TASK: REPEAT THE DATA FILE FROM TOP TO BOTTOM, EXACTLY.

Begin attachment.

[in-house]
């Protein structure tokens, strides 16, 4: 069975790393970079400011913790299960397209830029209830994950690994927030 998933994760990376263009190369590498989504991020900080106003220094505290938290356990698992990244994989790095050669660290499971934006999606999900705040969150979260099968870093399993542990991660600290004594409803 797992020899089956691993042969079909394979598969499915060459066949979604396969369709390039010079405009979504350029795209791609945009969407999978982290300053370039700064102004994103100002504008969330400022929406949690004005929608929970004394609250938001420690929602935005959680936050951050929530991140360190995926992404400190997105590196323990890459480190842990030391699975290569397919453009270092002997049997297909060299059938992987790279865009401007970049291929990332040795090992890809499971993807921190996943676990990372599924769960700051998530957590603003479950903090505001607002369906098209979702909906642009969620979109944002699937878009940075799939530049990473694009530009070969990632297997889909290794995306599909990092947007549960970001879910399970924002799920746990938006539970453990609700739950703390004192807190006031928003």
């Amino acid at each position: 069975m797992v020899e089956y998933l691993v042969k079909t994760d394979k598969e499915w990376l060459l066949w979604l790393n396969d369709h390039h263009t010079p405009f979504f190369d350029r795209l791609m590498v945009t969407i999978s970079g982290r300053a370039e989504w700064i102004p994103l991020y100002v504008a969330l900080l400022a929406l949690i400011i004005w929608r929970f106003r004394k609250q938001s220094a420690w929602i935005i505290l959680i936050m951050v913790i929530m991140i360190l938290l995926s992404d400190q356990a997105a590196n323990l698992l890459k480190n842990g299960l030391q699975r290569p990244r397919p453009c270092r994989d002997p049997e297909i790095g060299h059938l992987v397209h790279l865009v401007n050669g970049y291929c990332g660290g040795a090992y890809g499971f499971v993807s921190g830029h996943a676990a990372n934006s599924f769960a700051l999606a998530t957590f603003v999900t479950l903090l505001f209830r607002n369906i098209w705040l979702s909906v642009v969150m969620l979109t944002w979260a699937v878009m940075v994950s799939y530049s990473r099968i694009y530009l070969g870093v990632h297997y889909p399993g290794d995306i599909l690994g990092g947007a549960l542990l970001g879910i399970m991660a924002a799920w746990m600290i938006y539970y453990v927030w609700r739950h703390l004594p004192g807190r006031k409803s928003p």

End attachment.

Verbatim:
[in-house]
């Protein structure tokens, strides 16, 4: 069975790393970079400011913790299960397209830029209830994950690994927030 998933994760990376263009190369590498989504991020900080106003220094505290938290356990698992990244994989790095050669660290499971934006999606999900705040969150979260099968870093399993542990991660600290004594409803 797992020899089956691993042969079909394979598969499915060459066949979604396969369709390039010079405009979504350029795209791609945009969407999978982290300053370039700064102004994103100002504008969330400022929406949690004005929608929970004394609250938001420690929602935005959680936050951050929530991140360190995926992404400190997105590196323990890459480190842990030391699975290569397919453009270092002997049997297909060299059938992987790279865009401007970049291929990332040795090992890809499971993807921190996943676990990372599924769960700051998530957590603003479950903090505001607002369906098209979702909906642009969620979109944002699937878009940075799939530049990473694009530009070969990632297997889909290794995306599909990092947007549960970001879910399970924002799920746990938006539970453990609700739950703390004192807190006031928003």
């Amino acid at each position: 069975m797992v020899e089956y998933l691993v042969k079909t994760d394979k598969e499915w990376l060459l066949w979604l790393n396969d369709h390039h263009t010079p405009f979504f190369d350029r795209l791609m590498v945009t969407i999978s970079g982290r300053a370039e989504w700064i102004p994103l991020y100002v504008a969330l900080l400022a929406l949690i400011i004005w929608r929970f106003r004394k609250q938001s220094a420690w929602i935005i505290l959680i936050m951050v913790i929530m991140i360190l938290l995926s992404d400190q356990a997105a590196n323990l698992l890459k480190n842990g299960l030391q699975r290569p990244r397919p453009c270092r994989d002997p049997e297909i790095g060299h059938l992987v397209h790279l865009v401007n050669g970049y291929c990332g660290g040795a090992y890809g499971f499971v993807s921190g830029h996943a676990a990372n934006s599924f769960a700051l999606a998530t957590f603003v999900t479950l903090l505001f209830r607002n369906i098209w705040l979702s909906v642009v969150m969620l979109t944002w979260a699937v878009m940075v994950s799939y530049s990473r099968i694009y530009l070969g870093v990632h297997y889909p399993g290794d995306i599909l690994g990092g947007a549960l542990l970001g879910i399970m991660a924002a799920w746990m600290i938006y539970y453990v927030w609700r739950h703390l004594p004192g807190r006031k409803s928003p």